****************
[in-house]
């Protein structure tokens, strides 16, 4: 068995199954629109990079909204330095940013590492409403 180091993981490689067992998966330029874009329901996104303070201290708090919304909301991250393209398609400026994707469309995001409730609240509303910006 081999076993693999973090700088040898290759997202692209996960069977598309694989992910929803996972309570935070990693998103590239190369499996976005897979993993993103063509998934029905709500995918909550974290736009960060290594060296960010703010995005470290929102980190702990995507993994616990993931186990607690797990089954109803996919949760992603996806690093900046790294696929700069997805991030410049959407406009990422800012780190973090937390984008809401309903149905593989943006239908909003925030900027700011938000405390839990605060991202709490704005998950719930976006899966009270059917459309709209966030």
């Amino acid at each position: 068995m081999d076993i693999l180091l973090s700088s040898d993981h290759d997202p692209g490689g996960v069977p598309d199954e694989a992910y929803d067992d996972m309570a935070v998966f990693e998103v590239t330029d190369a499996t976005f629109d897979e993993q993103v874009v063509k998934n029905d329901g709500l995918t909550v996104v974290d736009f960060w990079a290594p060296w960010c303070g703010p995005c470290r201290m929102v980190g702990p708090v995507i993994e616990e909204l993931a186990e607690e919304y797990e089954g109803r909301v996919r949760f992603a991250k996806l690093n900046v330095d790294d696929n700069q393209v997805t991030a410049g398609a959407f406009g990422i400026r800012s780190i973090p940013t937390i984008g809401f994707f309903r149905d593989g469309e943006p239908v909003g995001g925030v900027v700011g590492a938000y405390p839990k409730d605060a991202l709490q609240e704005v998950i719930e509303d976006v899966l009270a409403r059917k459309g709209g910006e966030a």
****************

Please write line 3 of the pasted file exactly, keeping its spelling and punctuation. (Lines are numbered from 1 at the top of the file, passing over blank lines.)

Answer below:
């Amino acid at each position: 068995m081999d076993i693999l180091l973090s700088s040898d993981h290759d997202p692209g490689g996960v069977p598309d199954e694989a992910y929803d067992d996972m309570a935070v998966f990693e998103v590239t330029d190369a499996t976005f629109d897979e993993q993103v874009v063509k998934n029905d329901g709500l995918t909550v996104v974290d736009f960060w990079a290594p060296w960010c303070g703010p995005c470290r201290m929102v980190g702990p708090v995507i993994e616990e909204l993931a186990e607690e919304y797990e089954g109803r909301v996919r949760f992603a991250k996806l690093n900046v330095d790294d696929n700069q393209v997805t991030a410049g398609a959407f406009g990422i400026r800012s780190i973090p940013t937390i984008g809401f994707f309903r149905d593989g469309e943006p239908v909003g995001g925030v900027v700011g590492a938000y405390p839990k409730d605060a991202l709490q609240e704005v998950i719930e509303d976006v899966l009270a409403r059917k459309g709209g910006e966030a």